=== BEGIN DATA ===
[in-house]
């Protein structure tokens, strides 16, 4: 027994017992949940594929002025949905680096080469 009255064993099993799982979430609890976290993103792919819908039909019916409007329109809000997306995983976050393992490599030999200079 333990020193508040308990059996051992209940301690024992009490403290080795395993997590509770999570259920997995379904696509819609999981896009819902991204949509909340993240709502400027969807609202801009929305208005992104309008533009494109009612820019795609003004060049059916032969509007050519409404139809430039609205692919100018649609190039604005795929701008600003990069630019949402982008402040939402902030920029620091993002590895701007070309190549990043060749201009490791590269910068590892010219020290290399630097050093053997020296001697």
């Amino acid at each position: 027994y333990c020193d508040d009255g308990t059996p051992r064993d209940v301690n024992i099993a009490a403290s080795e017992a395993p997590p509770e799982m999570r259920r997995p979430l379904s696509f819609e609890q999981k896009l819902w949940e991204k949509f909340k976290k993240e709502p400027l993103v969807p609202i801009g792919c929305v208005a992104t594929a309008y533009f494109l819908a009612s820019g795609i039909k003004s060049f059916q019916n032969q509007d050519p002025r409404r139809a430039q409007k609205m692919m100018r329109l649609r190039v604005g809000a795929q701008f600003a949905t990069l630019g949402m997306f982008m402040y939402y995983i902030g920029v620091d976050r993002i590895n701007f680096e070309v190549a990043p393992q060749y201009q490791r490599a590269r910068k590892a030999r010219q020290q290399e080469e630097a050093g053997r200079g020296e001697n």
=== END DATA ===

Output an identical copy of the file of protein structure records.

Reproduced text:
[in-house]
């Protein structure tokens, strides 16, 4: 027994017992949940594929002025949905680096080469 009255064993099993799982979430609890976290993103792919819908039909019916409007329109809000997306995983976050393992490599030999200079 333990020193508040308990059996051992209940301690024992009490403290080795395993997590509770999570259920997995379904696509819609999981896009819902991204949509909340993240709502400027969807609202801009929305208005992104309008533009494109009612820019795609003004060049059916032969509007050519409404139809430039609205692919100018649609190039604005795929701008600003990069630019949402982008402040939402902030920029620091993002590895701007070309190549990043060749201009490791590269910068590892010219020290290399630097050093053997020296001697």
């Amino acid at each position: 027994y333990c020193d508040d009255g308990t059996p051992r064993d209940v301690n024992i099993a009490a403290s080795e017992a395993p997590p509770e799982m999570r259920r997995p979430l379904s696509f819609e609890q999981k896009l819902w949940e991204k949509f909340k976290k993240e709502p400027l993103v969807p609202i801009g792919c929305v208005a992104t594929a309008y533009f494109l819908a009612s820019g795609i039909k003004s060049f059916q019916n032969q509007d050519p002025r409404r139809a430039q409007k609205m692919m100018r329109l649609r190039v604005g809000a795929q701008f600003a949905t990069l630019g949402m997306f982008m402040y939402y995983i902030g920029v620091d976050r993002i590895n701007f680096e070309v190549a990043p393992q060749y201009q490791r490599a590269r910068k590892a030999r010219q020290q290399e080469e630097a050093g053997r200079g020296e001697n």